If there was one thing John Edwards wanted to make clear about his newly unveiled counterterrorism plan, it’s that it was “bold.”
“We needed new thinking and a bold vision to protect the world for our children,” said Mr. Edwards, after conjuring the imagery of Sept. 11 during an address given at Pace University on Sept. 7. He added, “We’ve got to throw away the failed George Bush policies of the past and move boldly in a completely new direction.” And, “We need a bold new approach.” And, “It’s the right time for a bold new direction.” And, “We have overcome great foes in the past and we will do so again … through courage, bold new ideas and strength.”
Mr. Edwards is staking his candidacy on the notion that, more than Barack Obama or Hillary Clinton, he is a catalyst for change. His latest effort to demonstrate his break with the status quo is through a counterterrorism proposal that calls for a multilateral intelligence-sharing body called the Counterterrorism and Intelligence Treaty Organization (CITO).
The Edwards campaign argues that the multilateral body would improve America’s standing in the world, rallying allies around the common fight against terrorism while shaming rogue nations that refuse to participate. The arrangement would benefit weaker nations by providing access to American technology while allowing U.S. agencies to get at better human intelligence. And so-called “allied response cells” would have the capacity to strike terrorist groups in any continent, country or city where terrorists lurk.
Mr. Edward’s proposal, the linchpin of his plan to fight terrorism, is definitely daring. But whether it’s realistic is a matter of some debate.
“The initial reaction of most intelligence professionals is going to be that this is just one more bureaucracy to add to the already sprawling number of bureaucracies that we have to feed and take care of, and how much of a real payback is there going to be?” said Bruce Riedel, a former C.I.A. agent and a counterterrorism scholar at the Saban Center at the Brookings Institution. “You’ll find a lot of reluctance amongst intelligence professionals. Politicians will probably be quick to embrace it because it has a timely quality—seems to have a silver bullet solution, but it would be very difficult to get to work in practice.”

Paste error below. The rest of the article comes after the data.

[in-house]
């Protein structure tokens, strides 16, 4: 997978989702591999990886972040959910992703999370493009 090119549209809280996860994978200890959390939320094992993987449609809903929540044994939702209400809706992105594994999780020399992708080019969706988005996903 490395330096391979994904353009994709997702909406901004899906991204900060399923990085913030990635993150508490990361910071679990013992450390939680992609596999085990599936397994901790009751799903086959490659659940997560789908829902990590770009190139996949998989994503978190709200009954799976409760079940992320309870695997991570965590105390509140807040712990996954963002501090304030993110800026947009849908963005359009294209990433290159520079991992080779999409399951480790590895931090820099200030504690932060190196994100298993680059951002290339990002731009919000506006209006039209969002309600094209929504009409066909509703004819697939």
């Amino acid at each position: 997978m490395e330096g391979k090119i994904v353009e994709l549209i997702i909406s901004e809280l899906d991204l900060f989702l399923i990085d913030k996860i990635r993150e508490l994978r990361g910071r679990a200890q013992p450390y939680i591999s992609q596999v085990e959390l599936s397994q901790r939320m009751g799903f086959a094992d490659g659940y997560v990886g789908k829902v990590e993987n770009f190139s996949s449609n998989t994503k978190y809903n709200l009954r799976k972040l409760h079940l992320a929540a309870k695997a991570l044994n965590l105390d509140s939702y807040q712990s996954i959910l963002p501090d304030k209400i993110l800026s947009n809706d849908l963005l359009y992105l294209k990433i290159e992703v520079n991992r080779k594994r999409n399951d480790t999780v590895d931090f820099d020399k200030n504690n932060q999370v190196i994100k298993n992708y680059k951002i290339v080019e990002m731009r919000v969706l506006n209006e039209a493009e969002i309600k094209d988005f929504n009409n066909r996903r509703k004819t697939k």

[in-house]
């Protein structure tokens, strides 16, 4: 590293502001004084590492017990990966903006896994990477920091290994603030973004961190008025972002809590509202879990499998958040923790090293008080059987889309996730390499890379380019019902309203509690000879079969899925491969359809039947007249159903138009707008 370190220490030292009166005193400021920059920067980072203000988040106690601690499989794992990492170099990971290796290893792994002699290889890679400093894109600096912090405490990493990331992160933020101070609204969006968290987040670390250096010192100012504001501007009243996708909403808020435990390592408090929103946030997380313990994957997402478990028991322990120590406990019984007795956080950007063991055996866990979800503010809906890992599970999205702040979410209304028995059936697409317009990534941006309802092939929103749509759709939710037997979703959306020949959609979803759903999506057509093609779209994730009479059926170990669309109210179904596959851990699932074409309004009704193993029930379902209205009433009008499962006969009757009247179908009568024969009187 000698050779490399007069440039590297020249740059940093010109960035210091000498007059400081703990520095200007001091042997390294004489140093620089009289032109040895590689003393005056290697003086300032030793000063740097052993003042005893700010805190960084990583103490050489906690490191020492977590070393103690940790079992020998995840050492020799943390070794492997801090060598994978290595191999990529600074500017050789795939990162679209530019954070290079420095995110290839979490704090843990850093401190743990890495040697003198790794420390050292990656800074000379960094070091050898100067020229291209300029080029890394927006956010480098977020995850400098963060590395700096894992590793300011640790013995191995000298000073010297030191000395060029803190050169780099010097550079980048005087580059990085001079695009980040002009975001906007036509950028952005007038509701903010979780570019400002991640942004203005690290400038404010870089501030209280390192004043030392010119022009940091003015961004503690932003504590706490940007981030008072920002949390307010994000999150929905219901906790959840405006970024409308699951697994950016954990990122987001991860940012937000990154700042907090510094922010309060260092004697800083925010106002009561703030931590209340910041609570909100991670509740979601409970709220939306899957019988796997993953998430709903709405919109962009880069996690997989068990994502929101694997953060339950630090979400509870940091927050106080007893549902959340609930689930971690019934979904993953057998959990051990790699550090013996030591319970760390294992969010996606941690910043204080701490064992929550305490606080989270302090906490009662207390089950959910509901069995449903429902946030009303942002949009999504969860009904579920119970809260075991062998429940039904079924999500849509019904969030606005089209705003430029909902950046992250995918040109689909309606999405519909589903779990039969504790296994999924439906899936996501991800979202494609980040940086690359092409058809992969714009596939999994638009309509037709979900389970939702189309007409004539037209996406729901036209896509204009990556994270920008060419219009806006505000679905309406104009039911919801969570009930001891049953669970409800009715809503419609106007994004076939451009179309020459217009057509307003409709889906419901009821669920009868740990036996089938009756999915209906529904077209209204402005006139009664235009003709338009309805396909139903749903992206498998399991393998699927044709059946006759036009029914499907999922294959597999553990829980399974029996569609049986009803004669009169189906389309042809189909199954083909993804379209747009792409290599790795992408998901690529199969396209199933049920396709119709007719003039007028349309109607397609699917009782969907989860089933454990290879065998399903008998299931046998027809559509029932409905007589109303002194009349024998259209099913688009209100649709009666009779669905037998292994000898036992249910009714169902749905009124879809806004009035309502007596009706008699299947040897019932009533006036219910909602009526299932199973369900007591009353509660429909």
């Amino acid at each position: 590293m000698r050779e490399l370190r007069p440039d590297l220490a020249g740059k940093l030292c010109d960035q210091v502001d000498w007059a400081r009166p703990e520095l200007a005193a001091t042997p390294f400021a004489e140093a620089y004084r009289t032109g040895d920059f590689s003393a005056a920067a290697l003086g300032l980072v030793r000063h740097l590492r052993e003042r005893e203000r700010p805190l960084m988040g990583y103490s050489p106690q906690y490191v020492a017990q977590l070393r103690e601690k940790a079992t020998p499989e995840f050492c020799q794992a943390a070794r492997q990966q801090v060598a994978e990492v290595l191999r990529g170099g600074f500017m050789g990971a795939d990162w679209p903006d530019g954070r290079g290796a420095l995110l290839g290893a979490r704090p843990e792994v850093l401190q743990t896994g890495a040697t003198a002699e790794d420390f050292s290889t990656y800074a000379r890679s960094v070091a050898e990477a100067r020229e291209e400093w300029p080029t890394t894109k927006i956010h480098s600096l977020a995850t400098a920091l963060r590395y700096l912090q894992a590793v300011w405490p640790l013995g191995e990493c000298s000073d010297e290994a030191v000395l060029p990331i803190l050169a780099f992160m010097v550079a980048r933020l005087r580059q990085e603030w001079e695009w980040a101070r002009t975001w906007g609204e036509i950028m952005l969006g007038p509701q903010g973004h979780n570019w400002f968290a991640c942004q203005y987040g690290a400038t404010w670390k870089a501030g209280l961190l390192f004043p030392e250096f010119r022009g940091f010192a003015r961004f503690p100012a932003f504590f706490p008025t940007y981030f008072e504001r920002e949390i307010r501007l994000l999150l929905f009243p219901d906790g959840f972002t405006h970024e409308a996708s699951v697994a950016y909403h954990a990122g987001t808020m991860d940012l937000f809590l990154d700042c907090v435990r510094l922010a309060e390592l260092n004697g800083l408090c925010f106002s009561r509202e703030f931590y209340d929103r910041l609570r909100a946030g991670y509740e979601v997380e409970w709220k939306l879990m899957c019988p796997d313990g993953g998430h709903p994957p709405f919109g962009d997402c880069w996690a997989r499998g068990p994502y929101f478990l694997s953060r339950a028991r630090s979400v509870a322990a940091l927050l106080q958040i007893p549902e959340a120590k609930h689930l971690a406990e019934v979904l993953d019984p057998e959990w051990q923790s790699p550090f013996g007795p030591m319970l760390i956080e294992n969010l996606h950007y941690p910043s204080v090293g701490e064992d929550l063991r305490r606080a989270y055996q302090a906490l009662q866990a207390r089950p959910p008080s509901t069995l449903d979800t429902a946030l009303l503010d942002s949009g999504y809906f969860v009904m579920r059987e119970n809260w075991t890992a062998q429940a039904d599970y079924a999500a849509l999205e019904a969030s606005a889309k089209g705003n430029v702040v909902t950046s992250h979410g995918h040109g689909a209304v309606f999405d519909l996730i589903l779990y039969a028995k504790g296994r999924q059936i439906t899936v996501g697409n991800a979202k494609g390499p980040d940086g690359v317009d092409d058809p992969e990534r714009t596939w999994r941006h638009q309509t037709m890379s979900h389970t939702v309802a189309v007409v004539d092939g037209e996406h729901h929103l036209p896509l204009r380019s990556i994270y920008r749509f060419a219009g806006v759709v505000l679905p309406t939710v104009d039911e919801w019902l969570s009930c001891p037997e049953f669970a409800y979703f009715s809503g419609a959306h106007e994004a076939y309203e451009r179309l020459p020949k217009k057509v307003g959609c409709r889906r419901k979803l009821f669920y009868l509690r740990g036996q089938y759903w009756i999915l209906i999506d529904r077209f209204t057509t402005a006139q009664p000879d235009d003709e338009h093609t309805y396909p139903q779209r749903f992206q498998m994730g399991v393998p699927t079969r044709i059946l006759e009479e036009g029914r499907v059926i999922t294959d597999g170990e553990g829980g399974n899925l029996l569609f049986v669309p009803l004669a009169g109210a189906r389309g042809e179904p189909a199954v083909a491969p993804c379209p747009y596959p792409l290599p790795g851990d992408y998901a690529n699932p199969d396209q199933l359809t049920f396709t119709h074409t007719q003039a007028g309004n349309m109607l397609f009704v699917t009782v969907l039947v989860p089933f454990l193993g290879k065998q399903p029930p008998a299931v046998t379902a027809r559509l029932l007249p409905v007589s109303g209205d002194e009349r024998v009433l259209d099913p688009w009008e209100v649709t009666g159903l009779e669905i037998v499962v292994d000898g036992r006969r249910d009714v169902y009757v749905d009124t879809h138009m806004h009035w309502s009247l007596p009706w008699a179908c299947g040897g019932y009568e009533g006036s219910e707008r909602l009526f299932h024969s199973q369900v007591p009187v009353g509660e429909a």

“It’s a pipe dream,” said Robert Baer, a former C.I.A. agent and the author of several books on American espionage, including See No Evil: The True Story of a Ground Soldier in the CIA’s War on Terrorism. “I just don’t ever see it happening.”
The problems with CITO cited repeatedly in interviews by former agents and intelligence experts are numerous and, they say, insurmountable: The greater number of countries sharing intelligence would make each participant less likely to share; the often highly politicized intelligence services of foreign countries, especially in Europe, would make cooperation even more complicated; and above all, the new arrangement would result in paralyzing bureaucracy.
“Great, one more,” said S. Eugene Poteat, president of the Association of Former Intelligence Officers, a nonpartisan group of retired C.I.A. agents and officials, when told of Mr. Edwards’ plan. He said that approaching countries on a case-by-case basis was a much more effective way to share and receive quality, actionable intelligence, especially because with larger organizations you “tend to get more leaks.”
Mr. Edwards, who sat on the Senate Select Committee on Intelligence, argues that international terrorism had changed the existing calculus in the intelligence community.
“It’s certainly the case that intelligence-sharing and cooperating is difficult, but it goes on all the time and has for decades when countries find it in their interest,” said Barry Blechman, an Edwards adviser and member of the Department of Defense Policy Board. But in the age of international terrorism and the possibility of terrorists getting their hands on weapons of mass destruction, there now exists a “threat that unites almost all countries,” Mr. Blechman said.